(Names are arranged in alphabetical order)


Sedigheh Adalati

Ph. D.; Sociologist & human rights activist, Hamburg- Germany


Mohammad Reza Al  Ardabili

Managing Editor, Achiq sö, Stockholm- Sweden


Ahmad Alizadeh

 Chairperson, South Azerbaijan Academic Society


Hossein Anvar Hagigi

Human rights activist, Köln- Germany


Alireza Ardabili

Journalist & Publisher, Stockholm- Sweden


Soudabeh Ardavan

 Artist & human rights activist, Sweden


Dr. Alireza Asgharzadeh

Sociologist, York University, Toronto- Canada


Teymor Avshar

Human rights activist, Stockholm- Sweden


Mehemmed Azadgar

Writer & human rights activist, Köln- Germany


Said Azizi

Human rights activist, Stockholm- Sweden


Yousef Azizi Banitorof

Member of Iranian Writers Association;

 Human rights activist, London- England

Professor Reza Baraheni
Iranian novelist and poet; A former president of PEN Canada and retired professor of Comparative Literature, Toronto- Canada

Salamat Dashti

Human rights activist, Stockholm- Sweden


Naser Ebyat

Artist & cultural activist


Rahima Gadirova

Human rights activist, Stockholm- Sweden


Dr. Ajub Ghane

 Human rights activist, Hovover- Germany


Dr.Ali Gharajelou
Political Scientist, human rights activist, Toronto- Canada


Seyfeddin Hatamlooy

Writer & publisher, Bonn- Germany


Sadegh Isabeyli

Human rights activist, Finland


Alirza Javanbakht

Writer & journalist, human rights activist, former political prisoner, Vancouver- Canada


Mojgan Javid

Human rights activist, Stockholm- Sweden


Khalil Kaabi

Writer, human rights activist


Saleh Kamrani

 Human Rights Attorney, Sweden


Dr. Elham Latifi

Women’s rights activist


Dr. Akbar Mahmudi

Psychotherapist & writer, Essen- Germany


Farid Marshidi

Writer & human rights activist


Leila Mojtahedi

 Journalist; President of the Cultural and Linguistic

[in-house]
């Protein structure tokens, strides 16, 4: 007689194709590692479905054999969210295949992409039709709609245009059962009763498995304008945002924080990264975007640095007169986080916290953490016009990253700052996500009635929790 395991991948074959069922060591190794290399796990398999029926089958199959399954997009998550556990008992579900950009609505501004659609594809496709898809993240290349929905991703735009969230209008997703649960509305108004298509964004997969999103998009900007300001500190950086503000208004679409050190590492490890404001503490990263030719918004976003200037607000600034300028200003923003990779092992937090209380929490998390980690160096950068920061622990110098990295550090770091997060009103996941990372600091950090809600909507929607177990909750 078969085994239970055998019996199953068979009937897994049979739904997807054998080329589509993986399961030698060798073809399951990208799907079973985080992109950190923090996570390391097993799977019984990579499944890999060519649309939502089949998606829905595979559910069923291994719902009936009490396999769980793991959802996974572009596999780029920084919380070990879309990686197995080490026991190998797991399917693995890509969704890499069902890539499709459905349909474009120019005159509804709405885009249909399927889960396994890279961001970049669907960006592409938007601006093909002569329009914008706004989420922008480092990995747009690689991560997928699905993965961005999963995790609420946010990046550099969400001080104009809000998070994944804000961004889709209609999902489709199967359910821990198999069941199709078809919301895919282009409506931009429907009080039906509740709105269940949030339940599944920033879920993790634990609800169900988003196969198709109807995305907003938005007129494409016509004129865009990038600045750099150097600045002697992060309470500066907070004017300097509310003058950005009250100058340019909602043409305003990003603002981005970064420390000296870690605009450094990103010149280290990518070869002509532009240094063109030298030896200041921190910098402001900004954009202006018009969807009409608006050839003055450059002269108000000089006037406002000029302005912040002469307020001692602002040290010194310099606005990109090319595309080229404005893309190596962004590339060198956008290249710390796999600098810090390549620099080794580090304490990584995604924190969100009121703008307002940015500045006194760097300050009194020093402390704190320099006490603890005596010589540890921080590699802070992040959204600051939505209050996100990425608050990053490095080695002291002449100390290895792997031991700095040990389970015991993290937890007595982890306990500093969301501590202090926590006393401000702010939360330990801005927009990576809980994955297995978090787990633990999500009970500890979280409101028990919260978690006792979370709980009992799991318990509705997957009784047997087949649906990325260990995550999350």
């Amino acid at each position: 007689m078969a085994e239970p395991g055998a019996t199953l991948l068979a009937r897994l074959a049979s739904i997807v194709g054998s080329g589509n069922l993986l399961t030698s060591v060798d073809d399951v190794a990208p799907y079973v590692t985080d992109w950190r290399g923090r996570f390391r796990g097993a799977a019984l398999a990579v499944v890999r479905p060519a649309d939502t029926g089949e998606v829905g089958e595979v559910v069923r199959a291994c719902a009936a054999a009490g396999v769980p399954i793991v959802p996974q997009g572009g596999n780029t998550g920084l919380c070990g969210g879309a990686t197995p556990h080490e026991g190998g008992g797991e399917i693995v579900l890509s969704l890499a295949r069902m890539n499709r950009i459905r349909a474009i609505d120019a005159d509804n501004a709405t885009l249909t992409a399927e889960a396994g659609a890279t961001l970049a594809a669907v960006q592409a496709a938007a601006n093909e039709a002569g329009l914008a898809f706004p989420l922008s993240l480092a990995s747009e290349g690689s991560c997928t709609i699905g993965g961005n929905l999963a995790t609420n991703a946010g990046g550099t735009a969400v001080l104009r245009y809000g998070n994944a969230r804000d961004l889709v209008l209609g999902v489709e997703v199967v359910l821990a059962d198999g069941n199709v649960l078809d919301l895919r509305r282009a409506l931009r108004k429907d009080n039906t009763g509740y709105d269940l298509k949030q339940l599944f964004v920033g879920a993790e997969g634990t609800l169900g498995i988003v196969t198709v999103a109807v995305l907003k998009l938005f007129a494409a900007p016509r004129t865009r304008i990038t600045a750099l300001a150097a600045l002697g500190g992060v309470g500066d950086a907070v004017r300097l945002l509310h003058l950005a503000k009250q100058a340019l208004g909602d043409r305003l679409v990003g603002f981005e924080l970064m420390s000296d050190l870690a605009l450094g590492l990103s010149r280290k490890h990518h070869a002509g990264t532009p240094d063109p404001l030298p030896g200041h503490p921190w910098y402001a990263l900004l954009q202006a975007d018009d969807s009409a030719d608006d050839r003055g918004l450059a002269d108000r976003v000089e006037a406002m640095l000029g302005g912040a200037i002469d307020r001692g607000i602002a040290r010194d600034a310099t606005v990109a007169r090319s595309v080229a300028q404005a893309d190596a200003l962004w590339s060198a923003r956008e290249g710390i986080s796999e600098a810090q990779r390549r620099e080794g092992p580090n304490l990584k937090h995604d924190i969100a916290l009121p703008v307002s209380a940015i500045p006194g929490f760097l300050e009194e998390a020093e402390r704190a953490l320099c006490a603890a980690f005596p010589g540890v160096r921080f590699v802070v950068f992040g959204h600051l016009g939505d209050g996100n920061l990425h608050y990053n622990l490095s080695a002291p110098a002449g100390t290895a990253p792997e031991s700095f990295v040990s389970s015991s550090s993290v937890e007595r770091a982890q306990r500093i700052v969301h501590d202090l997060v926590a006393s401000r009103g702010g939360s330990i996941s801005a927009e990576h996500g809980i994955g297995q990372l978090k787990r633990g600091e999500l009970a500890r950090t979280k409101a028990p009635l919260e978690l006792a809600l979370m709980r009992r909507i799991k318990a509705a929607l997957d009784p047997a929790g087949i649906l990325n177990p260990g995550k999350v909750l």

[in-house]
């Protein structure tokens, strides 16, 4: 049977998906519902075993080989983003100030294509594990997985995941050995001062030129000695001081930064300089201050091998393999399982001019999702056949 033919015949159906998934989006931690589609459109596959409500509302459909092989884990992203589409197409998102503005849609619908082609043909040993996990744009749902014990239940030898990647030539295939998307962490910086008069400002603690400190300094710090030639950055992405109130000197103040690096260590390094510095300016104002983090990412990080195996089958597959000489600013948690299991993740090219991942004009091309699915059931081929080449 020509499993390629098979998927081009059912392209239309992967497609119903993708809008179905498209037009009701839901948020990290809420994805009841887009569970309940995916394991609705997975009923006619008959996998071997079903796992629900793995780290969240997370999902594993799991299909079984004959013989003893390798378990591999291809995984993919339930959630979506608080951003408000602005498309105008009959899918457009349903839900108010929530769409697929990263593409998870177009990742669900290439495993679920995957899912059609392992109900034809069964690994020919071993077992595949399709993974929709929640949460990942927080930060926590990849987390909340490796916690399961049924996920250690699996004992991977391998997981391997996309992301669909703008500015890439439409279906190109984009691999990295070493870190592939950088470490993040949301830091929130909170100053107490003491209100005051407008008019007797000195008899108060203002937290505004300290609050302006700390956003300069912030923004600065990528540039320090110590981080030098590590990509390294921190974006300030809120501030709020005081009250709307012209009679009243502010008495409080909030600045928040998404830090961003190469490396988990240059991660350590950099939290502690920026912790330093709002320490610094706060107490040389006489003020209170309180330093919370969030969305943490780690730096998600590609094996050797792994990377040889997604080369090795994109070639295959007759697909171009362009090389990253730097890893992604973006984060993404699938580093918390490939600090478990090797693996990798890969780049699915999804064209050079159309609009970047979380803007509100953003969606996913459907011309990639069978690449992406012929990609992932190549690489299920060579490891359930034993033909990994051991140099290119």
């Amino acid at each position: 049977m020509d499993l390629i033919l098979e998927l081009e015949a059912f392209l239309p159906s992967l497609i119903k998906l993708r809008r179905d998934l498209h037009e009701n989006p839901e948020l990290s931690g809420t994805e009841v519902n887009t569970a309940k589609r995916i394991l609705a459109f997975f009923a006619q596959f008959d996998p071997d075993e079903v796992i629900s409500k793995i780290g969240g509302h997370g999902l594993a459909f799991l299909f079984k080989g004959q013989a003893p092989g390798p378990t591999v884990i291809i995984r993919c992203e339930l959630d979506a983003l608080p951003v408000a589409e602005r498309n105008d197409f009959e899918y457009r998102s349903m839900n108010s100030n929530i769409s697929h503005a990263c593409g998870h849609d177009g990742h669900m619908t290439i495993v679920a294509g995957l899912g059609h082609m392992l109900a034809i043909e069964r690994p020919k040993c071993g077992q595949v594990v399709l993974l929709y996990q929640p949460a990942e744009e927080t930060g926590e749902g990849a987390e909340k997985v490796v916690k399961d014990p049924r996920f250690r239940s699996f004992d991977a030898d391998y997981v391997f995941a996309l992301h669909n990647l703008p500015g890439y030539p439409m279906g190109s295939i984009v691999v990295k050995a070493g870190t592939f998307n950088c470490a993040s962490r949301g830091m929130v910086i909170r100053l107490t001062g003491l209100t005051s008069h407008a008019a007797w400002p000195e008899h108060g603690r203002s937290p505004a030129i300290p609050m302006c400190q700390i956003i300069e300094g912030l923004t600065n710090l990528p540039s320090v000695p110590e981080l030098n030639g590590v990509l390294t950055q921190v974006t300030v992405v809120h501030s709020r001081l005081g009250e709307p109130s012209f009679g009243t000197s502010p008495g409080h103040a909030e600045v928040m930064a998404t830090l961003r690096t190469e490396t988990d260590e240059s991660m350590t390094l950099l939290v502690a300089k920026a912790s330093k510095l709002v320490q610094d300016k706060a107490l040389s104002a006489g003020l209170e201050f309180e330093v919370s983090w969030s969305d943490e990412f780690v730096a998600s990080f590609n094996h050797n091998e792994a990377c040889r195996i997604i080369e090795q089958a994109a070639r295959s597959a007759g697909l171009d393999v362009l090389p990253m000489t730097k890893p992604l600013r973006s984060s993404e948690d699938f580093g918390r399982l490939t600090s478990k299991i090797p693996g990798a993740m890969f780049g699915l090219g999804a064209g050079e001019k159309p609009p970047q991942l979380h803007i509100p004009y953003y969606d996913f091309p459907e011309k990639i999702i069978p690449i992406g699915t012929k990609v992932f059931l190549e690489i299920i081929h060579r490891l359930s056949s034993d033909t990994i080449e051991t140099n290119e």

Association of Iranian Azerbaijan in Canada, Toronto- Canada


Ali Mullazadeh

Human rights activist, Stockholm- Sweden


Bahman Nabizade

Human rights activist, Stockholm- Sweden


Kadije Nazari

Human rights activist, Stockholm- Sweden


Ahmad Obali

Journalist, human rights activist; Founder & Director of South Azerbaijan Television, Chicago- USA   


Boyuk Rasulvand

Human rights activist


Dr. Mashalla Razmi

Writer & journalist, Paris- France


Professor Gholam Reza Sabri-Tabrizi

Edinburgh University, London- UK

Dr. Zia Sadr al Ashrafi
Sociologist; Azerbaijani member of Congress of Nationalities for Federal Iran, Ottawa- Canada  

Sattar Sevigin

President of Azerbaijani Federation in Sweden, Stockholm- Sweden


Ahmad Shahabi

Human rights activist, Stockholm- Sweden


Dr. Akbar Shakiba

Human rights activist, Köln- Germany


Asgar Shakiba

Human rights activist, Köln- Germany


Yunes Shameli

Writer & human rights activist, Stockholm- Sweden


Sadiq Shukurov

Human rights activist, Stockholm- Sweden


Dr. Hamdollah Soleymani

MD, Hanover- Germany


Hedayet Soltanzadeh

Lawyer, writer & human rights activist, London- England


Dr. Asad Taghizadeh

MD, human rights activist, Oslo- Norway